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Propaganda is a tool that power utilises for its exposure. Propaganda of power is via different mediums; movies, images, speeches, etc; One of which is certainly architecture. Power Point is a proposal for representation of architectural elements as tools of power for creating propaganda.

Architectures has been the most prominent apparatus of power. Its elements are used for performances of power according to particularities in form, size, material, color, etc. Some of them are simple and associated with daily life (such as stair, wall, balcony), normalised, or seem obscure. Seen as unimportant architectural elements addressing ordinary functions.

But if drawn away from their context, as isolated entities, they would gain new values; they become autonomous entities; go beyond elements of architecture and stand at the intersection of architecture, art, propaganda, craftsmanship, and functionality. Imagine the balcony of Khomeini’s famous speeches(1981), or the one of Pope’s. Or that parliaments are simply made of stairs, just like Manber, a few steps as a mobile furniture for lectures.

*Here is the link of sketch video.


Filed under: Intervention, One-to-one scale Project, Public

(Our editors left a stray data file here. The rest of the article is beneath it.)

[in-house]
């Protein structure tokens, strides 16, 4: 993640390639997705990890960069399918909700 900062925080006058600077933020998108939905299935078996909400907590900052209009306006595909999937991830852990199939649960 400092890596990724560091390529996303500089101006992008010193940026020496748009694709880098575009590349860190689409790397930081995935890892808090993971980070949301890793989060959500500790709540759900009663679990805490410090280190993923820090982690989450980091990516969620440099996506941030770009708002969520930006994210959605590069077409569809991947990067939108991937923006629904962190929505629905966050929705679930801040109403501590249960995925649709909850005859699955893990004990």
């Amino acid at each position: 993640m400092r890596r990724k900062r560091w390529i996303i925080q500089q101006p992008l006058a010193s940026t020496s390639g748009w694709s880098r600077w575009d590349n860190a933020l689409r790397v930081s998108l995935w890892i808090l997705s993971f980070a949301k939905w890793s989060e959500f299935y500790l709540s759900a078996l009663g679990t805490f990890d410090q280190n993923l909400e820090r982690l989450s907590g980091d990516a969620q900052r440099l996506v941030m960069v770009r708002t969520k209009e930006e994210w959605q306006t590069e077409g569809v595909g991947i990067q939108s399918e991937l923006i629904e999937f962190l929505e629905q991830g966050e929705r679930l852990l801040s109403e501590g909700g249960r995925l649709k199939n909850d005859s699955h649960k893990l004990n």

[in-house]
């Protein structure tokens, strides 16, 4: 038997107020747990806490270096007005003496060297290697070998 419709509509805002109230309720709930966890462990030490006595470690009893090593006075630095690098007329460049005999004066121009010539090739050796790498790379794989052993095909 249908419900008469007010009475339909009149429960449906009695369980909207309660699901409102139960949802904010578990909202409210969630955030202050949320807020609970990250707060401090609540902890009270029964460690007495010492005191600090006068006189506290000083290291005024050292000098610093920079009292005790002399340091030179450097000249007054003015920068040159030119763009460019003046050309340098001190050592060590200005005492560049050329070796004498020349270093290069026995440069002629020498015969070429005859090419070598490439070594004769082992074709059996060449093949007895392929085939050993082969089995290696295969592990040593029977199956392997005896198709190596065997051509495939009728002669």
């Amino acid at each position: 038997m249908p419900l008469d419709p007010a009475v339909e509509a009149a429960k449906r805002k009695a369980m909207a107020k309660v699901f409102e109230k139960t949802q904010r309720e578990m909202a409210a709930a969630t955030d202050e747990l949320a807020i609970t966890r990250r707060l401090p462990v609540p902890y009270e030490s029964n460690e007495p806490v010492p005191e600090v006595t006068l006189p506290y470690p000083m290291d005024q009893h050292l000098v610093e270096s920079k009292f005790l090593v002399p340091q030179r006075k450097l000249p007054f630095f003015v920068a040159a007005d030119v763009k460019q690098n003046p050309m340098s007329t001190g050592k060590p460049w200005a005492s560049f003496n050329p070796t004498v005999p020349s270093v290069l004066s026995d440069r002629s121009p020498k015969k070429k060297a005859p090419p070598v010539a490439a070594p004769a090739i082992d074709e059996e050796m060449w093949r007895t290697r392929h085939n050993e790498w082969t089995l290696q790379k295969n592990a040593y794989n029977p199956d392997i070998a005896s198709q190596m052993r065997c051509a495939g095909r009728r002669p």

About the Author

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Arvand Pourabbasi is an artist, architect, educator, and maker. He is a co-founder of WORKNOT! Arvand is a co-editor and facilitator in Sarmad, a platform dedicated to politics of image. He is also a co-founder and co-curator of Neverland Cinema, a weekly neighbourhood screening program focused on situated cinematography. His work has been presented in Venice Biennale of Architecture, Sharjah Architecture Triennial, Tehran Architecture Biennale, Showroom MAMA, Witte de With Center for Contemporary Art, Architecture Banal, among more. Arvand holds a Masters degree in Interior Architecture (INSIDE) from Koninklijke Academie van Beeldende Kunst in Den Haag; and he has been a recipient of Talent Development grant from Stimuleringsfonds (2019-2020). Arvand is currently teaching at Willem de Kooning Academie, Rotterdam, and formerly tutored at Koninklijke Academie van Beeldende Kunst, Den Haag.

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